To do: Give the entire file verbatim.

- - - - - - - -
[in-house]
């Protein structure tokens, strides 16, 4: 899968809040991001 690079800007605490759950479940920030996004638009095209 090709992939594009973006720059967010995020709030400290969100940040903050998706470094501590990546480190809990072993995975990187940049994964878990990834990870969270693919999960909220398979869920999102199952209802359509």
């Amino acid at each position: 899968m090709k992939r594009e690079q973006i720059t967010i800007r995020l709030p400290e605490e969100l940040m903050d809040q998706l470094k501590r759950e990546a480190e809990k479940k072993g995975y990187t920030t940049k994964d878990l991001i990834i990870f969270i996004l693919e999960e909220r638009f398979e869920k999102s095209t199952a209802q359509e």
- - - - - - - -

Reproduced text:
[in-house]
């Protein structure tokens, strides 16, 4: 899968809040991001 690079800007605490759950479940920030996004638009095209 090709992939594009973006720059967010995020709030400290969100940040903050998706470094501590990546480190809990072993995975990187940049994964878990990834990870969270693919999960909220398979869920999102199952209802359509």
């Amino acid at each position: 899968m090709k992939r594009e690079q973006i720059t967010i800007r995020l709030p400290e605490e969100l940040m903050d809040q998706l470094k501590r759950e990546a480190e809990k479940k072993g995975y990187t920030t940049k994964d878990l991001i990834i990870f969270i996004l693919e999960e909220r638009f398979e869920k999102s095209t199952a209802q359509e």